Sheila Sobchik

Javelin throwing, high jumping and distance running.

These are the three events in which Cal Poly track and field team members Aris Borjas, Sharon Day and Phillip Reid will compete at the NCAA Championships, which run today through Saturday at Sacramento State.

Borjas (men’s javelin), Day (women’s high jump) and Reid (men’s 1,500-meter run) clinched spots at NCAAs with their respective performances at the NCAA West Regional Meet in Eugene, Ore., from May 25 to 26.

With a personal-best throw of 236 feet, 5 inches at regionals, Borjas, a senior, said he is happy with his rate of improvement.

“Last year I improved by about 8 feet,” Borjas said. “This year I improved by between 12 to 15 feet.”

He said he hopes to do well at NCAAs, but knows that nothing is guaranteed.

“Right now, I’m ranked eighth going into the nationals,” Borjas said, “and there are 26 other competitors in my group. We’ll just have to wait and see what happens.”

Day, a junior, said she is satisfied with her wins at both the Big West Conference and regional meets. She is looking forward to competing at nationals and possibly breaking her record.

Day won the NCAA outdoor title two years ago at 6-4 before suffering a foot injury last season, in which she redshirted.

“My personal-best right now (this season) is 6 feet, 3/4 inches,” Day said. “I will give it my best because I want to do well.”

Cal Poly distance-running coach Mark Conover said he is impressed with the work Reid has done. The junior, who was named Cal Poly’s Male Athlete of the Year on May 15, won the 1,500 at the Big West Championships at Cal State Northridge on May 12 in 3 minutes, 42.54 seconds.

That mark broke the record previously held by Steve Scott – a former UC Irvine runner who went on to compete in three Olympics – since 1978 by more than a second.

“Phillip has done really well in cross country and the 1,500-meter,” Conover said. “He did what he needed to do to get through to the NCAA Championships.”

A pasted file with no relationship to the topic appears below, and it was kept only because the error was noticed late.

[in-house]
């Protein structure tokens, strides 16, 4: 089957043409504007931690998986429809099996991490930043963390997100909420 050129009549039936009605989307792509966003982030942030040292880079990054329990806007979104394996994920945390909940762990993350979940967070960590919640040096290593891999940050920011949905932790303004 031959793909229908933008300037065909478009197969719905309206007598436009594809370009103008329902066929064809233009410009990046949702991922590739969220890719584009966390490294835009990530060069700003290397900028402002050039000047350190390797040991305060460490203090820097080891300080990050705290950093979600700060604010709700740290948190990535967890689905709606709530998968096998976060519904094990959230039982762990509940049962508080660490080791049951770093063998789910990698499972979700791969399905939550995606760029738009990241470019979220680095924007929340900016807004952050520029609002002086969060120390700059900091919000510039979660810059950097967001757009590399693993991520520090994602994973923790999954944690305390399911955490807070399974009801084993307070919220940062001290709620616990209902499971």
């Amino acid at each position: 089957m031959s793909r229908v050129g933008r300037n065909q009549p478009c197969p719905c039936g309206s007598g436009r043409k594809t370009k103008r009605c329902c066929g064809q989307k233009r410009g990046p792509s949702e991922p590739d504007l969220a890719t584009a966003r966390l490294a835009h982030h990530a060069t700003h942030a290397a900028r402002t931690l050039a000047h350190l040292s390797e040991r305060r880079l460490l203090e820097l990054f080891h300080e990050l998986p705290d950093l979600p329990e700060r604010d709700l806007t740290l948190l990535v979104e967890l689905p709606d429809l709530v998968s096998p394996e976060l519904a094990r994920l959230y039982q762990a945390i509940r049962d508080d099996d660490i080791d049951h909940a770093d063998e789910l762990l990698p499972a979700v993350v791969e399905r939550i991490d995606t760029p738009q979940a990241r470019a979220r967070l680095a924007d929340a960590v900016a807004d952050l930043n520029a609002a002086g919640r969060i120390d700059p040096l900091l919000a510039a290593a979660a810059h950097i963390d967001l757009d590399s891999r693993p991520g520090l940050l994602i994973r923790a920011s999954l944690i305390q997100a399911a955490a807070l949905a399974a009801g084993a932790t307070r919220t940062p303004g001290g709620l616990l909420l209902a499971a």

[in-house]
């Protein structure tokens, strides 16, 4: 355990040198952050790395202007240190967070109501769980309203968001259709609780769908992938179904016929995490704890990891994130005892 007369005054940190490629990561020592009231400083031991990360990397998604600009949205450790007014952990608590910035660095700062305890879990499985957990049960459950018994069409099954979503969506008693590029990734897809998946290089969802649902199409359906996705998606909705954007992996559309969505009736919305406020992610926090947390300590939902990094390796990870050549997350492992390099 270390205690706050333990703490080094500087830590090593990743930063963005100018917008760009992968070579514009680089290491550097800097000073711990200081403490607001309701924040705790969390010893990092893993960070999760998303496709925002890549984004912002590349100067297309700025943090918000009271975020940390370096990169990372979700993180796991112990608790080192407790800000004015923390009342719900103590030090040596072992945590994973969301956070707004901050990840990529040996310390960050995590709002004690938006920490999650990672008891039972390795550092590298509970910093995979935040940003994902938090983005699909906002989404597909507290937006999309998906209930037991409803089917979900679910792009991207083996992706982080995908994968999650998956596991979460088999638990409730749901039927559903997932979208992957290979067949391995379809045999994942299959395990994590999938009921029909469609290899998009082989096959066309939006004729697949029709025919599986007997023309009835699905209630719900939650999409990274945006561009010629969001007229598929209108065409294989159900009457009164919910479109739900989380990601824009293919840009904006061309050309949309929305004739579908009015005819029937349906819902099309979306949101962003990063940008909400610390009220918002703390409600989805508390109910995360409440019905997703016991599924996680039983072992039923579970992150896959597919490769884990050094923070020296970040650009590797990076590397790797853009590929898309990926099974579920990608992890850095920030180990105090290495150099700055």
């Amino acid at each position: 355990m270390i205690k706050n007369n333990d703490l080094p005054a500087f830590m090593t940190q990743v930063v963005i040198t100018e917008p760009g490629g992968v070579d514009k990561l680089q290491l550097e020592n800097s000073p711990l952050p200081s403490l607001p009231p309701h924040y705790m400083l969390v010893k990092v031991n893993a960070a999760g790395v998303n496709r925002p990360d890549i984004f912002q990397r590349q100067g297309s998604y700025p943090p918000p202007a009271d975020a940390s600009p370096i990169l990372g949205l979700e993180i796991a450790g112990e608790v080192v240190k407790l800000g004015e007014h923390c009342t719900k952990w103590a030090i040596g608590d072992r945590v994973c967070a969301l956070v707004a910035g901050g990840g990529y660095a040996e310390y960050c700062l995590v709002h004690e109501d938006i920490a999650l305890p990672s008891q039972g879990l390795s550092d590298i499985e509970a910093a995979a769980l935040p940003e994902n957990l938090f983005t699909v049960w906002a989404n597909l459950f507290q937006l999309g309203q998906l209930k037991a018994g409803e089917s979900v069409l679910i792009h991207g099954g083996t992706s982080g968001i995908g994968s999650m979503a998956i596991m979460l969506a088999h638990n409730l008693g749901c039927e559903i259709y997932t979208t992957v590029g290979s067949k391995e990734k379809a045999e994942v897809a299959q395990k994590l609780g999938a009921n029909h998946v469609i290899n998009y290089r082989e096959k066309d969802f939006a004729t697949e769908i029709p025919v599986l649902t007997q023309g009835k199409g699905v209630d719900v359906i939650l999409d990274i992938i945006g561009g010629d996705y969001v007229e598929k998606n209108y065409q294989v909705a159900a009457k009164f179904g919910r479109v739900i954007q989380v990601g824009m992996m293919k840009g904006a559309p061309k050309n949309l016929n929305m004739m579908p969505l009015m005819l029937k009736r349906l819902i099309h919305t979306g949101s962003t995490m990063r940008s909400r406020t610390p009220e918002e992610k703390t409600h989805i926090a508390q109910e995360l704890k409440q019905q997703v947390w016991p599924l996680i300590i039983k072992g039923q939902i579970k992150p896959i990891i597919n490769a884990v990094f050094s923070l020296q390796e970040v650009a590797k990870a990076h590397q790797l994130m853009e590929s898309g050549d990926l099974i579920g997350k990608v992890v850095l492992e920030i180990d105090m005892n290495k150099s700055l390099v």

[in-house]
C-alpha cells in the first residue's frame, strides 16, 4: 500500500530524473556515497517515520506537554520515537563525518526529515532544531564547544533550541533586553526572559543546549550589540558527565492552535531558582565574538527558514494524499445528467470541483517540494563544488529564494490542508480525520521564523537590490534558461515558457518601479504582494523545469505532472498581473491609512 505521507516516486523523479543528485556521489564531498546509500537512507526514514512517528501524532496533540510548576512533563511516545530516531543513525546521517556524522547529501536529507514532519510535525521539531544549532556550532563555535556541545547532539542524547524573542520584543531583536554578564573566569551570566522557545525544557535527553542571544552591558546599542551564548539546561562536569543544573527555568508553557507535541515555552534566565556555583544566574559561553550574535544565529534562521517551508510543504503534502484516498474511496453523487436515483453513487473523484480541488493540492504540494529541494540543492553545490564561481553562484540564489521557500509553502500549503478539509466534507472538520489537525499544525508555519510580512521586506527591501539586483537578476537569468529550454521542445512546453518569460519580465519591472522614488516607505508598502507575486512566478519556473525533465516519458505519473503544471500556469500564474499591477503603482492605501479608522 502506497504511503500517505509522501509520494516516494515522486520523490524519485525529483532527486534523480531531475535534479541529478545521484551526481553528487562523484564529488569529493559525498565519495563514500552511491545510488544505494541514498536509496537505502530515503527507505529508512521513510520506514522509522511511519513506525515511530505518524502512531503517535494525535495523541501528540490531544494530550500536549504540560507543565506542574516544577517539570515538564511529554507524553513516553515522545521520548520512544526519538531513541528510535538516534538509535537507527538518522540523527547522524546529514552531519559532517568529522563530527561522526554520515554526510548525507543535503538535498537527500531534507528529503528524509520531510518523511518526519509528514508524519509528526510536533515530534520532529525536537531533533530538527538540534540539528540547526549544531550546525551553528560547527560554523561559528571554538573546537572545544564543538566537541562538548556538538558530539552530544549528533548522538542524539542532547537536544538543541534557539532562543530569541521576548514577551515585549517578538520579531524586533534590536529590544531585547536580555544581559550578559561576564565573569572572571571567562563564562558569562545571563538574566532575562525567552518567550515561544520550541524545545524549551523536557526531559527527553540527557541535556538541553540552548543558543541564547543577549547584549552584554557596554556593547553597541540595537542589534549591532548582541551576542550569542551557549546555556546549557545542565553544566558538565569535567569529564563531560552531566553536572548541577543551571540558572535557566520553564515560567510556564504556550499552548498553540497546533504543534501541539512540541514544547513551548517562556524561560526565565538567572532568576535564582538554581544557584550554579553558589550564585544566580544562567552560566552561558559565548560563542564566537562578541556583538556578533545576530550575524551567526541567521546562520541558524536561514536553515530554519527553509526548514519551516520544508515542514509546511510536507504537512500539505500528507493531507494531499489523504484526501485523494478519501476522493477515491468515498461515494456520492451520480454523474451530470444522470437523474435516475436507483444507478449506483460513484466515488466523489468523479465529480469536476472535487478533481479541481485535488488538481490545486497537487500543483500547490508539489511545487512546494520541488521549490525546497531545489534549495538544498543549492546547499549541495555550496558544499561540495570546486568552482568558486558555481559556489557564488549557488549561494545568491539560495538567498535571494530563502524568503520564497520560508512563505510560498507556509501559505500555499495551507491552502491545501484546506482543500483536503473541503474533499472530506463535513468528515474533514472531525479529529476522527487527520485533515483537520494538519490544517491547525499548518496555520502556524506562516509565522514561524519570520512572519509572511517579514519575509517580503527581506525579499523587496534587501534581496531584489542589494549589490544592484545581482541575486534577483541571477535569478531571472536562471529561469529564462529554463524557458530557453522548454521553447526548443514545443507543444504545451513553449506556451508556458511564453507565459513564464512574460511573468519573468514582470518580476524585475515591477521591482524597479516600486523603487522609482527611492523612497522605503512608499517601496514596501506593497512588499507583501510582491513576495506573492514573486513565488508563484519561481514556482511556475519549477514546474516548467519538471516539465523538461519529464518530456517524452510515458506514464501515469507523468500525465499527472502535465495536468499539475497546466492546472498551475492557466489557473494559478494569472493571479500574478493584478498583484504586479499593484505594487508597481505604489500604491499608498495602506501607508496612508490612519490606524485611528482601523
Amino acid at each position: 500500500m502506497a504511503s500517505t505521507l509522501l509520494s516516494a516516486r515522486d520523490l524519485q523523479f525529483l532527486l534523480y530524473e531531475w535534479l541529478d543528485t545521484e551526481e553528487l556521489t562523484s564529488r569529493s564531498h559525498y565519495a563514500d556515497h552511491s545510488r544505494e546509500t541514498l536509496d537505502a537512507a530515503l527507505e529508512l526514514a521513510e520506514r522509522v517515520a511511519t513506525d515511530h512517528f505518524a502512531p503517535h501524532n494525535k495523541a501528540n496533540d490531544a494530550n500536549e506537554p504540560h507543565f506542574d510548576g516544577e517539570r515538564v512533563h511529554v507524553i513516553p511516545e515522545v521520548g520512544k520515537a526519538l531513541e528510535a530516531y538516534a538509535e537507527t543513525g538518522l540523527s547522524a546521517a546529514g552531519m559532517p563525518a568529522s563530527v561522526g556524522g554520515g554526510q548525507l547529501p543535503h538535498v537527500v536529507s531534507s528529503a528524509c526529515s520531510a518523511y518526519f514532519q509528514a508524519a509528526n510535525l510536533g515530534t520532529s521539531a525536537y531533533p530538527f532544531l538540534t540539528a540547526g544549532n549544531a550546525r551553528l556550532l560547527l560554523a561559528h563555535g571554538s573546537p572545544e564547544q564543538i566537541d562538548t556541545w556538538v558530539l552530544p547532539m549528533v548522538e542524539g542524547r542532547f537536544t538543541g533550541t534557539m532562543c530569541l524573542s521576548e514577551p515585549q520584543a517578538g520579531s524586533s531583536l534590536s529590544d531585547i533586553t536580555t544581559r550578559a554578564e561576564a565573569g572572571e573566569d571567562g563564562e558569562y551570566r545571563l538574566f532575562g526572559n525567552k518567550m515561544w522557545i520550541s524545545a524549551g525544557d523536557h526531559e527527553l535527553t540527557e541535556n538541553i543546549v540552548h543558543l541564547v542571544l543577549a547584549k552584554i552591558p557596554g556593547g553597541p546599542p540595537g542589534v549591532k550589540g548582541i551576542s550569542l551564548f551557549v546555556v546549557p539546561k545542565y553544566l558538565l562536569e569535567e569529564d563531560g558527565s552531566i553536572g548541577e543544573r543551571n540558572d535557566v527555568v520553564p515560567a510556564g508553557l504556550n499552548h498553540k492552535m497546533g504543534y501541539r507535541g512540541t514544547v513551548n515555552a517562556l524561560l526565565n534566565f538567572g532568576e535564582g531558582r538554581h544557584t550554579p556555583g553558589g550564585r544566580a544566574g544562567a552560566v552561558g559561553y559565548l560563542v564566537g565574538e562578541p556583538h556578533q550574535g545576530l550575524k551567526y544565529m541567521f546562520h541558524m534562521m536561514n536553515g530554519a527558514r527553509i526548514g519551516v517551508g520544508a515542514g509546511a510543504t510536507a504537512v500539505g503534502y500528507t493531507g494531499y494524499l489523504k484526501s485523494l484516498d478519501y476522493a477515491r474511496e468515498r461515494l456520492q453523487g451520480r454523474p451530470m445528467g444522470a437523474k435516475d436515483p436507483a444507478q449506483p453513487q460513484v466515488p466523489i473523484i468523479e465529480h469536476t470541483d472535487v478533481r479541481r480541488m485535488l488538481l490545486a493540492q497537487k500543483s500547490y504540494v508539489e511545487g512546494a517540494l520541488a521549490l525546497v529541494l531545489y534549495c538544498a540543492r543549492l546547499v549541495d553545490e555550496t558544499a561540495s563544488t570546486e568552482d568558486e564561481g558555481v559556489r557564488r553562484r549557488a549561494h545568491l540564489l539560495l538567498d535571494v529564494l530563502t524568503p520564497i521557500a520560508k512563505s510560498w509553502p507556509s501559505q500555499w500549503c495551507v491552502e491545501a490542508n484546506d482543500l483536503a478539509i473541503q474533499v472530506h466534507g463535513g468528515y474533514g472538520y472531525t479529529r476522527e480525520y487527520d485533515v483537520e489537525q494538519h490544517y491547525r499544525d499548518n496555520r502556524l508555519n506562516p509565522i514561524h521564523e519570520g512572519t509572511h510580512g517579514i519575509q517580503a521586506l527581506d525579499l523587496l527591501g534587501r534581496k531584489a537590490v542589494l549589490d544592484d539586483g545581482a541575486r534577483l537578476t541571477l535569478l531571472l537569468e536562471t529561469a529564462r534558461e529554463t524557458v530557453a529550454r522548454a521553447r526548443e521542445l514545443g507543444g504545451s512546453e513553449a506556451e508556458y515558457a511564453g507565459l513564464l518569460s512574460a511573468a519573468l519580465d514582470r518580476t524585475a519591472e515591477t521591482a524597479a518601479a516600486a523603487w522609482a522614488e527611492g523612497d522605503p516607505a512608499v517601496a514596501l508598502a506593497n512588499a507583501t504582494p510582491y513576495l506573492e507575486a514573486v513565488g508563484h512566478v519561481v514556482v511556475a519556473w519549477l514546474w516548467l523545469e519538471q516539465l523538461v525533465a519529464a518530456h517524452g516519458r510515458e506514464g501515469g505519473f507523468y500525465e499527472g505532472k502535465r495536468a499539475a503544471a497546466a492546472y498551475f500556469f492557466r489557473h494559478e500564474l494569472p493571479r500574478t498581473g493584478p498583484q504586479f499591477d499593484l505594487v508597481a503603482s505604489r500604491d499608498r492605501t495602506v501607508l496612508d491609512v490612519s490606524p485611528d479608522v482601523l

Borjas spoke of the team bonding that is present between himself and the others.

“Although we come from different event groups, I think our camaraderie is very strong,” Borjas said. “Our team has a really good kind of cohesion and we get along really well. That is very important.”

Conover agreed that there is a genuine bond between the three athletes.

“They are a great group of people,” Conover said. “Their spirits are high and they’re a real tight-knit group of people.”

And just where does the dream of Olympic gold sit in the plans of the trio?

Borjas said that he would like to accomplish that goal, but he would first like to continue working on his skills.

“Of course I would love to be there,” Borjas said, “but I have some more things to improve on before I get there. If and when it comes to that point, I will do my best to represent my country.”

Day said the Olympics are a goal she is working hard to accomplish in the near future.

“I want to keep training so that I can go to the trials,” Day said. “My goal is to try and make the Olympic team next summer.”

Of Reid’s Olympic prospects, Conover said: “I think he has the talent, the ability, the training behind him and more training in the future to seriously succeed. He can be the real deal and a big-time player in the Olympics.”

But first, Conover and Co. hope this weekend goes well.

“These three that are going to the NCAAs are real quality athletes,” Conover said. “I have confidence they will all do well.”

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